Candidates attract dozens, and in some cases, hundreds of potential voters to come out in person. But the most common attendees at these events are still considering multiple candidates.
"Still shopping,” said Peterborough locals Jamie Harrison and Kathy George while waiting in line to see Warren on July 8.
Traci Joy, from Nashua, saw Warren and Cory Booker in the same week. Joy liked their messages, but says she also really likes newcomer Buttigieg and Sanders, one of her favorites since 2015.
Similarly, at Buttigieg’s town hall in Dover, curious locals came to hear from the South Bend mayor, but are still open-minded. Kathleen Dinan, an elderly woman, is considering Buttigieg, Harris, Warren and Booker but “the important thing is we nominate someone who can beat Trump.”
Millennial mother of two Jenn Macdonald was a “big Berner” last election cycle, but is intrigued by Tulsi Gabbard and Harris this time around.
“I’m really looking at more so what they’re standing for and less about who they are at this point because there are so many out there now that it’s really about who’s going to do the whole big picture for us,” she said.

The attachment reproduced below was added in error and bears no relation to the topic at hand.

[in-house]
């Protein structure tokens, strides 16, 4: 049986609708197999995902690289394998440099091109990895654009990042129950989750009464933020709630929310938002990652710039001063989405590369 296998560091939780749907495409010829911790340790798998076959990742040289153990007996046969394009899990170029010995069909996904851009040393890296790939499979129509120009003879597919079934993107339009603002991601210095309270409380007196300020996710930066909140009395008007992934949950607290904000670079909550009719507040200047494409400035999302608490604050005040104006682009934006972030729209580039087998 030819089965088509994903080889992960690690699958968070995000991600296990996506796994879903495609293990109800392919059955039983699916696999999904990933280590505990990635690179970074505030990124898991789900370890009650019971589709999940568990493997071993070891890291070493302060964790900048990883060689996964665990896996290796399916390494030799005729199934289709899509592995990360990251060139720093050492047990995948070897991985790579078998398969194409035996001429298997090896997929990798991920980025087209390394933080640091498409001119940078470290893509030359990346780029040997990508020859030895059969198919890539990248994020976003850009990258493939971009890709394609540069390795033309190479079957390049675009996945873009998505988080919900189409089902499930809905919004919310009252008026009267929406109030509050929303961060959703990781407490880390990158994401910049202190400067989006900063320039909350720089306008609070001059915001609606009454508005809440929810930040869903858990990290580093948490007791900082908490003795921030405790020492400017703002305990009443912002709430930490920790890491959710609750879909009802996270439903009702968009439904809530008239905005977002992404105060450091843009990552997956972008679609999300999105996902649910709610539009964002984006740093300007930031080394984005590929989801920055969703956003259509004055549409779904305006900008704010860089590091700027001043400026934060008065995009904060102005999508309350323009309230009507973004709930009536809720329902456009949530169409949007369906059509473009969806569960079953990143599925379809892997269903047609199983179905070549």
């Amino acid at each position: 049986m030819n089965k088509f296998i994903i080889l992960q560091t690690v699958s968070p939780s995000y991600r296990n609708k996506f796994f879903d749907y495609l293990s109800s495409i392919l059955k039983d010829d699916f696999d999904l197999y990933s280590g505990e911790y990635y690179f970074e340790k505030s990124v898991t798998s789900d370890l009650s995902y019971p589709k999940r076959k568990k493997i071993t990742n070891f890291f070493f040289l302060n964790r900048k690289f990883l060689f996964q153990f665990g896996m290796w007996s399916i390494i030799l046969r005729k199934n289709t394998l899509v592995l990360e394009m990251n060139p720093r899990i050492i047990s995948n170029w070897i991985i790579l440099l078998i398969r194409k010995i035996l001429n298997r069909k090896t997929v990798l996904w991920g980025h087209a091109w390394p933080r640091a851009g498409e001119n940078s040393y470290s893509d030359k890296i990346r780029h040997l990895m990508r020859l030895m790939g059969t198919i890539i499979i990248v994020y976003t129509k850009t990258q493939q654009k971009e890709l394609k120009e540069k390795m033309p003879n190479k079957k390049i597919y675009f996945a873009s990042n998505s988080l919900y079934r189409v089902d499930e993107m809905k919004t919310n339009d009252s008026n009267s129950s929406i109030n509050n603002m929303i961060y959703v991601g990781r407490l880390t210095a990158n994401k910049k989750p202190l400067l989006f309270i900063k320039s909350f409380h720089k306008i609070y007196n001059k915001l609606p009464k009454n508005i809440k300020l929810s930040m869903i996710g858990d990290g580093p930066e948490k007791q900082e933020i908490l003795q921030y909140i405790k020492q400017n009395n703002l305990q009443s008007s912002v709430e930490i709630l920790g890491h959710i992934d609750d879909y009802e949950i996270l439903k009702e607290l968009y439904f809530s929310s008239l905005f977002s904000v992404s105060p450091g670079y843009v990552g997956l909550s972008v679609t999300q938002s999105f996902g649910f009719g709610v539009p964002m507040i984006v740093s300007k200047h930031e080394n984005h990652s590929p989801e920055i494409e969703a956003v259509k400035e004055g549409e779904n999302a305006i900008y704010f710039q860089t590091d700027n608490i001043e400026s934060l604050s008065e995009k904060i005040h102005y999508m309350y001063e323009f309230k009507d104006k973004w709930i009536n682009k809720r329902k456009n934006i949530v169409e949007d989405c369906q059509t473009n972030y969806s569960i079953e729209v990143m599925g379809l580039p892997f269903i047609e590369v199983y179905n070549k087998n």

As voters accustomed to the state’s first-in-the-nation role, residents here tend to be kinds of voters that want to see and meet a candidate in person multiple times in their backyards before pledging their utmost exclusive support.
For the 18 candidates who aren’t topping the latest poll, it’s evidence that the electorate here remains highly engaged — and largely undecided on who they like the most.
Sanders celebrity buzz muted in crowded field
WASHINGTON — In 2016, Vampire Weekend opened for Sen. Bernie Sanders in Des Moines; director Spike Lee told South Carolina Democrats to “do the right thing,” by supporting the Vermont senator’s presidential bid; comedian George Lopez told Latino voters he was “Feeling the Bern.”
Four years later, Sanders is seeing his support shrink in a crowded field for the Democratic presidential nomination.
And his celebrity appeal is less pronounced as well, though there have been a few exceptions. Tony! Toni! Tone! opened a California rally in San Francisco during his campaign rollout tour. Actor Danny Glover is still a surrogate and has become somewhat of a regular on the campaign trail, especially at events in the South. In Pasadena, actor Danny DeVito surprised supporters at a rally, briefly speaking on stage to express his appreciation for the senator.
Sanders also got somewhat of an endorsement Tuesday from New York rapper Cardi B, and campaign officials say the two sides have regular conversations about a potential appearance on the trail.
However, the regular sightings of bold-faced names, and rallies drawing thousands at a time have so far been muted during this campaign run. Sanders' team says what has been seen already is not reflective of what is planned for the senator, which includes possible music festival appearances. "There's still a cultural hallmark on this campaign for sure," one official told NBC News.